As a pastor, Thomas Yauch spent a lot of his professional life counseling people through difficult times. Now, he’s discovering what it’s like to be on the other side of that conversation.

Yauch got his first cancer diagnosis in 2003. The longtime Bible Baptist Church pastor was having surgery to correct nerve problems in his back, and doctors discovered non-Hodgkins lymphoma. He’s been in treatment on and off since then, with his longest remission lasting two years. It was difficult at times, but it was manageable.

Things changed in February. Yauch was going through one of his lymphoma treatments when doctors came back with news it took him a while to comprehend. They’d found myeloma, an aggressive and unpredictable bone cancer. They had to act fast, he said, so Yauch leapt right into a treatment that doctors said was as likely to kill him as it was to cure him. He should have died on at least two occasions, he said.

“I’m not supposed to be alive, according to the medical community, but God had different plans,” Yauch said.

The treatment left Yauch weak, though. He’s lost 45 pounds since February. His kidneys failed. And he only recently started walking without a cane or a walker. His big goal now is to make it around the block once a day.

Eventually, Yauch decided he was doing the church a disservice by staying on as pastor when he didn’t feel like he could do the job. After 15 years, half the church’s life, he retired at the end of June.

Stepping down after putting so much of his life into the church has not been easy, but Yauch quickly discovered the church is not done with him yet. Church members have invited him to help out where he is able, and they have become his counselors as he was theirs for so long. When Yauch went to the hospital Wednesday for a biopsy in preparation for a bone marrow transplant, it was one of the church members who drove him.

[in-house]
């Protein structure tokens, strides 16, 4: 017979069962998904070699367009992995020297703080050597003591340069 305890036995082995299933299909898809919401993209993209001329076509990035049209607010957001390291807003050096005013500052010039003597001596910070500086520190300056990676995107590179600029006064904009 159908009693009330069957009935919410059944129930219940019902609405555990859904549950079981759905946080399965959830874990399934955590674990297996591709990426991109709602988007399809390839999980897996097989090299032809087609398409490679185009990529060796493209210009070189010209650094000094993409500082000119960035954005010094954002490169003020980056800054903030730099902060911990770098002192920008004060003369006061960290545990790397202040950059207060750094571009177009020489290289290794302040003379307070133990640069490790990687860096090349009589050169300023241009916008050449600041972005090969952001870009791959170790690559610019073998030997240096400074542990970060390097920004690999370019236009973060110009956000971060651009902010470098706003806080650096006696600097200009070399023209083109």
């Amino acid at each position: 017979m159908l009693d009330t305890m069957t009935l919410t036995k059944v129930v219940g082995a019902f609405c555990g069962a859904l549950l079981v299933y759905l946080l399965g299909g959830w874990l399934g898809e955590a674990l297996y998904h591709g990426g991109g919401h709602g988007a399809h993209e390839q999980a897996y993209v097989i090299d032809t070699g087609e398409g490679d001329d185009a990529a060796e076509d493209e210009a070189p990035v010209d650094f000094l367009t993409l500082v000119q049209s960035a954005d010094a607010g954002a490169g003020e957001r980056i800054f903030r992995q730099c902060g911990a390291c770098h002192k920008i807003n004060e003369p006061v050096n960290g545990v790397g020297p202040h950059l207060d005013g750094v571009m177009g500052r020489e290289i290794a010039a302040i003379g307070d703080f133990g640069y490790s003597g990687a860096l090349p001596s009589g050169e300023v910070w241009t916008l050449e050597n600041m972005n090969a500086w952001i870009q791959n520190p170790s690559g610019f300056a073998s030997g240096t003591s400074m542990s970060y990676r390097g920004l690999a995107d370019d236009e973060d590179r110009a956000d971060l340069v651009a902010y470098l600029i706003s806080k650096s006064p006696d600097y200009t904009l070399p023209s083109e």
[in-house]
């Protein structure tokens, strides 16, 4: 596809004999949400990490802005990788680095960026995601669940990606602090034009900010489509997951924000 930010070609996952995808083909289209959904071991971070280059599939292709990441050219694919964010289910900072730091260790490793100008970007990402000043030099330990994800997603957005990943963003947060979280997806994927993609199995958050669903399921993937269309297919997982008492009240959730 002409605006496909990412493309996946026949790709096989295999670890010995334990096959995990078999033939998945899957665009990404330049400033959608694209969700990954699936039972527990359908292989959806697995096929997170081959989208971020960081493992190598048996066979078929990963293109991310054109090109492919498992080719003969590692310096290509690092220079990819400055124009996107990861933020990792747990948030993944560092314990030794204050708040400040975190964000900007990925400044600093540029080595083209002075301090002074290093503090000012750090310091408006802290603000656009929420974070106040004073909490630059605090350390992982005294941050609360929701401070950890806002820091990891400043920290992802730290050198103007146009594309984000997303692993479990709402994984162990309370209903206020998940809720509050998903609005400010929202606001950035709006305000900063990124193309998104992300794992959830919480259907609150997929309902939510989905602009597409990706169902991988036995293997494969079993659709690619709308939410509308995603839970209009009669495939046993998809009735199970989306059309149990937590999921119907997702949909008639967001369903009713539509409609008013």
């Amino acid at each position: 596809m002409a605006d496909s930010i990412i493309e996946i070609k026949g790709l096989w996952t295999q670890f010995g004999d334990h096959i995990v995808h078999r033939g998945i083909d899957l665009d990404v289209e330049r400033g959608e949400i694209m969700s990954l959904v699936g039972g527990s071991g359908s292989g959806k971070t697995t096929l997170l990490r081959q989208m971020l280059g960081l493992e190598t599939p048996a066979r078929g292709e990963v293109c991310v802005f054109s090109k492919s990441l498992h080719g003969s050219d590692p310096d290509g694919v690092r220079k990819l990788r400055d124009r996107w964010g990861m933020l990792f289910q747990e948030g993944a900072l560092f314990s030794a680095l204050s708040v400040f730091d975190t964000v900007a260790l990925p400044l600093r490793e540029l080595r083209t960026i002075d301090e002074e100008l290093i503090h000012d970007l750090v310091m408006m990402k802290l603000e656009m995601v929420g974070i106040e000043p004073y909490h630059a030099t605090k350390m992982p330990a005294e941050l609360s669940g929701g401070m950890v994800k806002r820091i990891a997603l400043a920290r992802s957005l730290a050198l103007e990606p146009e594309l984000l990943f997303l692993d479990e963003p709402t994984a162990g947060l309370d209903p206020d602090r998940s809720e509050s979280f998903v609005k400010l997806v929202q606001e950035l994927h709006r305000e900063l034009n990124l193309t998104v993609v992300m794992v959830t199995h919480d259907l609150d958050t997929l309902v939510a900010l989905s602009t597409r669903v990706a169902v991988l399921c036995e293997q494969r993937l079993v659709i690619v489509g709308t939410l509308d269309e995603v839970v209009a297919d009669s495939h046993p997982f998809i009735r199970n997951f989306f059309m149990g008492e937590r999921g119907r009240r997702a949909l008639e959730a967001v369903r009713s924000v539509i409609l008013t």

“They have bent over backwards to help and provide a lot of things for us,” Yauch said.

The help is coming from other places, too. A church Yauch was associated with years ago recently sent him a check for $1,000. It’s a modest contribution when chemotherapy treatments can cost $60,000 each, but gestures like that move Yauch.

“It’s overwhelming,” he said.

There will be another opportunity Aug. 2 for friends and family to help Yauch. His daughter Alex is organizing a kickball tournament fundraiser on the fields at Dodge Middle School. The school is just across the street from Yauch’s house, so he can take in as much as he’s able and get home if he gets tired or if the weather is too hot. Yauch even hopes to get in a turn at the plate, although he’ll probably need a pinch runner.

Alex Yauch got the idea for the kickball tournament from a friend who held a similar event. She wanted something that could raise money, but that would also be fun. The event will also include a silent auction and a bake sale.

“I’m really looking forward to seeing who shows up, because my dad has made such an impact in this world,” she said. “I just know that anyone who meets him, loves him. I’m excited to see all of those people show up to show how much they really do care for him.”

Anyone interested in forming a 10- to 14-person team can find information about the Beat it With Thomas tournament on Facebook or Twitter or call Alex Yauch at 651-367-9174 or Suzanne Yauch at 651-307-4329.